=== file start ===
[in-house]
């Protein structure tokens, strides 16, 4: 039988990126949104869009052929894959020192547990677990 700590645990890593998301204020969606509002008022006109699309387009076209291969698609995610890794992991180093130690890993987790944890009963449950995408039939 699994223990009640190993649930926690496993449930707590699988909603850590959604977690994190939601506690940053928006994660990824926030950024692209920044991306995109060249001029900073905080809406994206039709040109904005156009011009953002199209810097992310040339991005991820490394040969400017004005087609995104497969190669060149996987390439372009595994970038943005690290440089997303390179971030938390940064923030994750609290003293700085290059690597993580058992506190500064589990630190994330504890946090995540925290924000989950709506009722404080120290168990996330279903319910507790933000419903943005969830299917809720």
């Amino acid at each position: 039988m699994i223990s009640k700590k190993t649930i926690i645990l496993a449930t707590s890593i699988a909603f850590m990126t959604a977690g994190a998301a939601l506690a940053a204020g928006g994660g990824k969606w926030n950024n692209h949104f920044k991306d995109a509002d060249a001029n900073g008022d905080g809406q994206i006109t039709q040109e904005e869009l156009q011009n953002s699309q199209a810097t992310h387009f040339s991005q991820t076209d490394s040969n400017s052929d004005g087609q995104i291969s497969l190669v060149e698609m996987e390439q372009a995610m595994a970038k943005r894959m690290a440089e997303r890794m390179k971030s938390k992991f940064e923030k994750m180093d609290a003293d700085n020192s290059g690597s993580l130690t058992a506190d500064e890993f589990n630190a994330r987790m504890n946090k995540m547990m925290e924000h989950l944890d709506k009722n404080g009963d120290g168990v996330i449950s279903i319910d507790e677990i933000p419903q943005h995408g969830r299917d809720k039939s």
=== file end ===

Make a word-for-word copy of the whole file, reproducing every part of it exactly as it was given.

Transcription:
[in-house]
């Protein structure tokens, strides 16, 4: 039988990126949104869009052929894959020192547990677990 700590645990890593998301204020969606509002008022006109699309387009076209291969698609995610890794992991180093130690890993987790944890009963449950995408039939 699994223990009640190993649930926690496993449930707590699988909603850590959604977690994190939601506690940053928006994660990824926030950024692209920044991306995109060249001029900073905080809406994206039709040109904005156009011009953002199209810097992310040339991005991820490394040969400017004005087609995104497969190669060149996987390439372009595994970038943005690290440089997303390179971030938390940064923030994750609290003293700085290059690597993580058992506190500064589990630190994330504890946090995540925290924000989950709506009722404080120290168990996330279903319910507790933000419903943005969830299917809720």
């Amino acid at each position: 039988m699994i223990s009640k700590k190993t649930i926690i645990l496993a449930t707590s890593i699988a909603f850590m990126t959604a977690g994190a998301a939601l506690a940053a204020g928006g994660g990824k969606w926030n950024n692209h949104f920044k991306d995109a509002d060249a001029n900073g008022d905080g809406q994206i006109t039709q040109e904005e869009l156009q011009n953002s699309q199209a810097t992310h387009f040339s991005q991820t076209d490394s040969n400017s052929d004005g087609q995104i291969s497969l190669v060149e698609m996987e390439q372009a995610m595994a970038k943005r894959m690290a440089e997303r890794m390179k971030s938390k992991f940064e923030k994750m180093d609290a003293d700085n020192s290059g690597s993580l130690t058992a506190d500064e890993f589990n630190a994330r987790m504890n946090k995540m547990m925290e924000h989950l944890d709506k009722n404080g009963d120290g168990v996330i449950s279903i319910d507790e677990i933000p419903q943005h995408g969830r299917d809720k039939s």